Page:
Examples of responsible wives in OT: Sarah (Gen 21:12), wife
of Manoah (Jdg 13:22,23), and Abigail (1Sa 25). Solomon had wide experience
concerning wives: 1Ki 11:3. Spiritual lessons: Psa 45; Rev 19:7-9.
"Christian women should not copy after the God-aspiring Eve,
but after Sarah, the faithful mother of Israel, who submitted herself in all
things to Abraham, 'calling him lord.' Nor should their obedience be restricted
to Christian husbands only. They should also obey them 'without the word'; that
is, those who have not submitted to it, in order that they may be won over to
the faith when they behold the chaste and respectful behaviour of their wives,
produced by a belief of the truth. Such are the statutory provisions enacted in
the world's constitution at the beginning, with respect to the position of women
in the body social, and political. Any attempt to alter the arrangement is
rebellion against God, and usurpation of the rights of men to whom God has
subjected them. Their wisdom is to be quiet; and to make their influence felt by
their excellent qualities. They will then rule in the hearts of their rulers,
and so ameliorate their own subjection as to convert it into a desirable and
sovereign obedience" (Elp 110).
NOBLE CHARACTER: Comprehends all moral virtues. In OT,
applied only to Ruth (Rth 3:11).
"To her husband in the Truth, a sister has special
obligations. She is a loving wife, and a loyal companion of his studies. With
him she shares the same aspirations, the same tastes, the same ardour for the
Truth of God. She strives to ease his difficulties, and make the home his
sanctuary from the stress and battle of life. She sympathises as the closest of
friends cannot sympathise. She understands as no other friend can understand.
She appreciates as it is not in the power of any but Christ to appreciate. She
is a help and a support and a stay in life's troubles as no other being on earth
could be, however cordial their friendship and intimate their acquaintance"
"It is written of the virtuous woman that 'she openeth her
mouth with wisdom, and in her tongue is the law of kindness' (AV). Surely this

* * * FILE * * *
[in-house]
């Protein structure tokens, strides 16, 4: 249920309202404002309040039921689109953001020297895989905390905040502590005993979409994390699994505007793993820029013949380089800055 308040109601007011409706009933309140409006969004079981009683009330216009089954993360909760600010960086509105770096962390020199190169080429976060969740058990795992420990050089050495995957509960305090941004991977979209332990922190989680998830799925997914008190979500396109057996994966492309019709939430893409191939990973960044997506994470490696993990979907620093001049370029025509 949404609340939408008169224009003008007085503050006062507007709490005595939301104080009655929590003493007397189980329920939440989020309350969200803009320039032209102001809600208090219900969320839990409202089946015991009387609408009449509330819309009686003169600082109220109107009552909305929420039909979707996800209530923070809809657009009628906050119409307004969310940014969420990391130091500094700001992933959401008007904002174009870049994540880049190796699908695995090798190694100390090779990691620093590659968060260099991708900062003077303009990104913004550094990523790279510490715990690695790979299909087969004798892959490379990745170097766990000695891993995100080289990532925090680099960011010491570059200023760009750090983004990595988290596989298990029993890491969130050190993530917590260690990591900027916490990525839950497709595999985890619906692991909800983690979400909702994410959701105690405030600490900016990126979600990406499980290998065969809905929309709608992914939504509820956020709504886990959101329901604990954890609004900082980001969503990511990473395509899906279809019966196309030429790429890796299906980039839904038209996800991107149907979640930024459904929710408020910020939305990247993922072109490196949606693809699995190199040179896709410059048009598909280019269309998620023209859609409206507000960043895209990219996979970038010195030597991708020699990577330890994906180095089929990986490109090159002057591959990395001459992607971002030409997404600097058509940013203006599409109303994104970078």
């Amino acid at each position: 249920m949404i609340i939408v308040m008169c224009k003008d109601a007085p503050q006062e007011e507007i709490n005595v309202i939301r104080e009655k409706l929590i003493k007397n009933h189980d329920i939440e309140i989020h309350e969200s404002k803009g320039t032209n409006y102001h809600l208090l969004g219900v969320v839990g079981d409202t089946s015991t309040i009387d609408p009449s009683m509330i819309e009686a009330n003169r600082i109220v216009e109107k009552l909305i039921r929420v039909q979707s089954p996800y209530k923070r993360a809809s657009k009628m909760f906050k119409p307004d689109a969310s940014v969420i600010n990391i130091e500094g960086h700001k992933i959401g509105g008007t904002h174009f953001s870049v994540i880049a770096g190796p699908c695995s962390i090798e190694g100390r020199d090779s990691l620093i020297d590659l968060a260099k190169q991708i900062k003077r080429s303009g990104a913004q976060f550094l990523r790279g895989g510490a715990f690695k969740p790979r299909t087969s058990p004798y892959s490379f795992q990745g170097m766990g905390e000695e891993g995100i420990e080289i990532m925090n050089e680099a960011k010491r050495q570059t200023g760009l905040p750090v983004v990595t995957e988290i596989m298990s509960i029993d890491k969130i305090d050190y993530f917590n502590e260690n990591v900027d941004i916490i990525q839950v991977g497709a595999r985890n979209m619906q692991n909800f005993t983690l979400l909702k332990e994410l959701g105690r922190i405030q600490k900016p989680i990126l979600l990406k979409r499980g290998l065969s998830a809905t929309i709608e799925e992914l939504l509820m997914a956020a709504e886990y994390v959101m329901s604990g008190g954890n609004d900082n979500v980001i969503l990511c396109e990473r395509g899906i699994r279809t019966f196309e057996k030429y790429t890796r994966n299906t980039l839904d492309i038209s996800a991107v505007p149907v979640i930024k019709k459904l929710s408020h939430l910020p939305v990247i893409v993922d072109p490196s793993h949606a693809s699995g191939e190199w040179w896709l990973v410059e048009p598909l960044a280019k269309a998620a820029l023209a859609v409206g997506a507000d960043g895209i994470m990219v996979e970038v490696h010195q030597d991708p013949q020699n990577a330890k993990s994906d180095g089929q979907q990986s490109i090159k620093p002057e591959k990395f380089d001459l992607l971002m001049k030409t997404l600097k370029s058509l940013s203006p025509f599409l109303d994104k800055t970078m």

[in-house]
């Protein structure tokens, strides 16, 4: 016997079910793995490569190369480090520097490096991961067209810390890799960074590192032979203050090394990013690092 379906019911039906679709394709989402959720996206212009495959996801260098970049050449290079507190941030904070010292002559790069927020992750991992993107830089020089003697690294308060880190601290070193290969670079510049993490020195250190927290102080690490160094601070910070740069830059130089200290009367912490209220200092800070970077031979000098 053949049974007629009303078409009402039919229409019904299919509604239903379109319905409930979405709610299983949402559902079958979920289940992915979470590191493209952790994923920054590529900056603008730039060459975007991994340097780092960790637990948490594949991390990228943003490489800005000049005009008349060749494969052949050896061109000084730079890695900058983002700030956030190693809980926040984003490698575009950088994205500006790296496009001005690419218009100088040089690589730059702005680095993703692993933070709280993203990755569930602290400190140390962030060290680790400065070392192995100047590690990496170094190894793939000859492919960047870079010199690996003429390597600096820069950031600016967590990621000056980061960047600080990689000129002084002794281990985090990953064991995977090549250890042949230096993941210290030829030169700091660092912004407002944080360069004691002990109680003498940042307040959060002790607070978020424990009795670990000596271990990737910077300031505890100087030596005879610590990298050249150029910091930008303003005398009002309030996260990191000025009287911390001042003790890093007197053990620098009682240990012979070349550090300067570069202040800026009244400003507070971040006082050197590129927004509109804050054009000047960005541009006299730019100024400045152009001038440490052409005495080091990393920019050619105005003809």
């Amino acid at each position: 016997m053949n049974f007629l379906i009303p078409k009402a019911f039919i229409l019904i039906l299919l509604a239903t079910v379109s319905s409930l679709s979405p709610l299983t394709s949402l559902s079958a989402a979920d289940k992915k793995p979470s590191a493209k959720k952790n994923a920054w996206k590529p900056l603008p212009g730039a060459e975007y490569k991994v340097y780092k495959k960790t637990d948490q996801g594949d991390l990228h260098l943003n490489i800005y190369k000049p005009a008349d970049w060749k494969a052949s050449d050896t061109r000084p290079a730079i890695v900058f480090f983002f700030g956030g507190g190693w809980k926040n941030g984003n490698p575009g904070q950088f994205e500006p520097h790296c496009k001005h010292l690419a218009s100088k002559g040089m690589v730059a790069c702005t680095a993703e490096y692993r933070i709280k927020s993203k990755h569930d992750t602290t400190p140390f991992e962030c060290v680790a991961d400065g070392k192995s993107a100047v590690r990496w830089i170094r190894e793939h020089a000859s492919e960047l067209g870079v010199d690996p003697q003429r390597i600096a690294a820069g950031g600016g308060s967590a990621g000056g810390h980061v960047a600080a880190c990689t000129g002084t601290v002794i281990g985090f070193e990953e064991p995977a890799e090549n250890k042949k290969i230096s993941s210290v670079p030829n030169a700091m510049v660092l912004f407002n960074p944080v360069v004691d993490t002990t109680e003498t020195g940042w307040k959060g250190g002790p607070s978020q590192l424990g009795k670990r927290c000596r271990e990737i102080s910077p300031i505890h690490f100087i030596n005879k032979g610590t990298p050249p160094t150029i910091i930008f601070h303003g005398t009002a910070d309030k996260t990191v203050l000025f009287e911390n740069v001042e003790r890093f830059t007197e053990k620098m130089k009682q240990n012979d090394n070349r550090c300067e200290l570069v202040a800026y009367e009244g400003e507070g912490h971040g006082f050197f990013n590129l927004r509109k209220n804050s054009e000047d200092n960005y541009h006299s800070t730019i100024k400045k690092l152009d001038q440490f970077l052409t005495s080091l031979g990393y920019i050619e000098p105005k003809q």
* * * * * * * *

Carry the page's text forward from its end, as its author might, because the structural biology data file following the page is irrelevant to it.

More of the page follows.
suggests abundant opportunity. Everyone knows how cruel words can be, but no one
can follow their complex reactions or trace their final effect for evil.
Sometimes we see enough to make us afraid. Unkind words have been unkindly
remembered and have formed a permanent influence for evil. There has been much
unchristian retaliation in words even among those who would never come to blows.
Often the permanent effect of such ill words has been worse than that of blows.
Gentiles have fought fiercely and afterwards have been friends again. Sometimes
men claiming to be disciples of Christ have not only used cruel words, but have
remained bitterly hostile to each other for the rest of life.
"In trying to enforce this lesson of mercy and kindness in the
little things of life it is well that we should all examine ourselves with
unusual scrutiny, for it is a matter in which the worst offenders may be the
least conscious of any fault. Moreover it is a matter on which even the closest
friends find it difficult to speak openly. Probably many of us have been pained
more than once by the spectacle of a good man or woman spoiling the effect of
many virtues by a thoughtless or irritable unkindness of speech. There is even
such a shadow over many homes. Sometimes there is open retaliation, leading to
serious evils. Sometimes the unkindness is all on one side endured by others in
silence, but felt just as much. There are offenders who are partly conscious of
their fault and try to excuse it by saying, 'I know that I am hasty sometimes,
but it is only my way. It is a perfectly natural expression of temper and is
soon over.' That which is perfectly natural, however, may also be perfectly
devilish. It is well to remember that a flame which only lasts for a few seconds
may make a scar that will remain all through life.
"On the other hand, we have met disciples of Christ who seem
to remember that they will be judged by their words. The law of kindness is in
their tongues even if they reveal no depths of wisdom and knowledge. Their
speech may be platitudinous and their gifts mere cups of cold water, but they
yet may wield a wonderful influence for good. There will be men and women in the
Kingdom of God, who if they at all remember the former things and for a moment
look back to the pit from which they were digged, will call to mind the fact
that when God first began to 'draw' them to His Kingdom, the first influence was
through the cheerful words of a humble neighbour in whose tongue was 'the law of
kindness' " (PrPr).